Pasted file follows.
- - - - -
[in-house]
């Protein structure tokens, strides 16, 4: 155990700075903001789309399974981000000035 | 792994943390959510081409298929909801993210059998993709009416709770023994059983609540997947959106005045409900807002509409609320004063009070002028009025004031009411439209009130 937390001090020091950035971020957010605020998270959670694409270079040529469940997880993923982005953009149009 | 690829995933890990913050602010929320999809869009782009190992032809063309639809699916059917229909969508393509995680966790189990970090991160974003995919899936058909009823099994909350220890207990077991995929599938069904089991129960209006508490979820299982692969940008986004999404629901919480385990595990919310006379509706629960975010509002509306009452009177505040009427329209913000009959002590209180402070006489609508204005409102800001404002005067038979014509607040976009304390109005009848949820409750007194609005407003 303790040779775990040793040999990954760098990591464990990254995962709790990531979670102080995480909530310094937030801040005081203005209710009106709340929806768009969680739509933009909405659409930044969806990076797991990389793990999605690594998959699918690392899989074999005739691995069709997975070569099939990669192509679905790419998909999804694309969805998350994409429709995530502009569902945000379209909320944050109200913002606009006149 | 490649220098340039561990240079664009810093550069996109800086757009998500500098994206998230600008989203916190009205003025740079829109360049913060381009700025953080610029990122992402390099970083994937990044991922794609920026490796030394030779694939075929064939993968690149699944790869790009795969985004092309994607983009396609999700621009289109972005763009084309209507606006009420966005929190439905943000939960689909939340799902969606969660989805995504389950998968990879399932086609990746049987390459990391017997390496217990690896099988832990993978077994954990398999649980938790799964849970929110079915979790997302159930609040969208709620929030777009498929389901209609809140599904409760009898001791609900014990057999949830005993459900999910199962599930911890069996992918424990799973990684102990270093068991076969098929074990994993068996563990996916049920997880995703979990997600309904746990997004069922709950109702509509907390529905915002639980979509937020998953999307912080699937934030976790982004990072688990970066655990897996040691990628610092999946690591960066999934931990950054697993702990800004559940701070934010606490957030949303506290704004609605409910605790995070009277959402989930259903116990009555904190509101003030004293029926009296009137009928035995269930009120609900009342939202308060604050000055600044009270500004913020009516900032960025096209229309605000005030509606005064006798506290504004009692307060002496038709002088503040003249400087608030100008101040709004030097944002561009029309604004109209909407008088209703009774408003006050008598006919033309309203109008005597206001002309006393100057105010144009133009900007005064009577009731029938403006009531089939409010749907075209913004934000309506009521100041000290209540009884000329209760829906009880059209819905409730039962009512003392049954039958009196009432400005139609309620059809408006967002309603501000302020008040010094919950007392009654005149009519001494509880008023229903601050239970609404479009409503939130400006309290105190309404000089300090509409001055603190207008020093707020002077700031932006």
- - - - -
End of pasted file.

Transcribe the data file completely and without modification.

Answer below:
[in-house]
């Protein structure tokens, strides 16, 4: 155990700075903001789309399974981000000035 | 792994943390959510081409298929909801993210059998993709009416709770023994059983609540997947959106005045409900807002509409609320004063009070002028009025004031009411439209009130 937390001090020091950035971020957010605020998270959670694409270079040529469940997880993923982005953009149009 | 690829995933890990913050602010929320999809869009782009190992032809063309639809699916059917229909969508393509995680966790189990970090991160974003995919899936058909009823099994909350220890207990077991995929599938069904089991129960209006508490979820299982692969940008986004999404629901919480385990595990919310006379509706629960975010509002509306009452009177505040009427329209913000009959002590209180402070006489609508204005409102800001404002005067038979014509607040976009304390109005009848949820409750007194609005407003 303790040779775990040793040999990954760098990591464990990254995962709790990531979670102080995480909530310094937030801040005081203005209710009106709340929806768009969680739509933009909405659409930044969806990076797991990389793990999605690594998959699918690392899989074999005739691995069709997975070569099939990669192509679905790419998909999804694309969805998350994409429709995530502009569902945000379209909320944050109200913002606009006149 | 490649220098340039561990240079664009810093550069996109800086757009998500500098994206998230600008989203916190009205003025740079829109360049913060381009700025953080610029990122992402390099970083994937990044991922794609920026490796030394030779694939075929064939993968690149699944790869790009795969985004092309994607983009396609999700621009289109972005763009084309209507606006009420966005929190439905943000939960689909939340799902969606969660989805995504389950998968990879399932086609990746049987390459990391017997390496217990690896099988832990993978077994954990398999649980938790799964849970929110079915979790997302159930609040969208709620929030777009498929389901209609809140599904409760009898001791609900014990057999949830005993459900999910199962599930911890069996992918424990799973990684102990270093068991076969098929074990994993068996563990996916049920997880995703979990997600309904746990997004069922709950109702509509907390529905915002639980979509937020998953999307912080699937934030976790982004990072688990970066655990897996040691990628610092999946690591960066999934931990950054697993702990800004559940701070934010606490957030949303506290704004609605409910605790995070009277959402989930259903116990009555904190509101003030004293029926009296009137009928035995269930009120609900009342939202308060604050000055600044009270500004913020009516900032960025096209229309605000005030509606005064006798506290504004009692307060002496038709002088503040003249400087608030100008101040709004030097944002561009029309604004109209909407008088209703009774408003006050008598006919033309309203109008005597206001002309006393100057105010144009133009900007005064009577009731029938403006009531089939409010749907075209913004934000309506009521100041000290209540009884000329209760829906009880059209819905409730039962009512003392049954039958009196009432400005139609309620059809408006967002309603501000302020008040010094919950007392009654005149009519001494509880008023229903601050239970609404479009409503939130400006309290105190309404000089300090509409001055603190207008020093707020002077700031932006």